Kittredge Haskins Edit Profile
Born in Dover, Vermont, Haskins attended the public schools and received instruction from a private tutor. He studied law and was admitted to the bar in 1858.
Commencing private practice in Wilmington, Vermont, he moved to Williamsville in 1861 and continued the practice of law. During the American Civil War, Haskins enlisted as a private in Company I, 16th Vermont Infantry on August 23, 1862. He was commissioned first lieutenant on September 20 of that year and served until March 19, 1863, when he resigned on account of disabilities.
Haskins returned to Vermont and settled in Brattleboro. He entered the government service as a civil employee in the office of the assistant quartermaster of Volunteers and served in that capacity until the close of the war. After the end of the war Haskins resumed the practice of law.
Haskins served as chairman of the Vermont Board of Commissioners to establish the boundary line between Vermont and Massachusetts from 1892 to 1900. Haskins returned to the state House from 1896 to 1900, serving as speaker from 1898 to 1900. Haskins was elected as a Republican to the 57th and to the three succeeding Congresses, serving from March 4, 1901 to March 3, 1909.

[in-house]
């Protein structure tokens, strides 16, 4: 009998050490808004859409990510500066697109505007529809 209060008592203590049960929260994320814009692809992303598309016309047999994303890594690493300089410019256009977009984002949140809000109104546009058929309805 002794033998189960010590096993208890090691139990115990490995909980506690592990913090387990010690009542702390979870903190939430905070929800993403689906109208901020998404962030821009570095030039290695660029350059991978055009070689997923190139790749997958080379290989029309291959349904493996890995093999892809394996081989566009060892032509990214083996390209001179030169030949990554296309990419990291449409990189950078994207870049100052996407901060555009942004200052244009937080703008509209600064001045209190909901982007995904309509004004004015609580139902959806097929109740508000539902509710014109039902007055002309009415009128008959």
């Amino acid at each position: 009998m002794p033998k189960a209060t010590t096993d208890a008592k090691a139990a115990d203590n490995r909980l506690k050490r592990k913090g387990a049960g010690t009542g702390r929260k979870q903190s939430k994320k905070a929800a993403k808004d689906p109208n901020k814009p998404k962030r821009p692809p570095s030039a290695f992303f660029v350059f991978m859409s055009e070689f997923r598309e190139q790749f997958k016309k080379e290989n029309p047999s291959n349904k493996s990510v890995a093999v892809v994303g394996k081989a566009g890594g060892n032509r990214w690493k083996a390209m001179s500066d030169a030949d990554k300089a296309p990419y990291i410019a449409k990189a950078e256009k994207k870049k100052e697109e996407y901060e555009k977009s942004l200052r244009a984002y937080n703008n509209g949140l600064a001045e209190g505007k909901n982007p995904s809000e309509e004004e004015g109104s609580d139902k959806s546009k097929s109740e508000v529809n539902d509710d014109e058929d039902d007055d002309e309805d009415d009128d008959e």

He served as chairman of the Committee on War Claims during the 60th Congress. He was an unsuccessful candidate for renomination in 1908. Haskins served as judge of the municipal court in Brattleboro in 1910 and as postmaster of Brattleboro from 1912 to 1915.
He died in Brattleboro on August 7, 1916 and is interred in Prospect Hill Cemetery.
He was appointed a colonel and chief of staff to Governor Peter T. Washburn in 1869 and served as a member of the Republican state committee from 1869 to 1872. Haskins served as a state's attorney from 1870 to 1872 and as a member of the Vermont House of Representatives from 1872 to 1874. Haskins served as U.S. Attorney for the District of Vermont from October 1880 to July 1887 and was a member of the Vermont Senate from 1892 to 1894.
Married Esther M. Childs, July 1, 1860.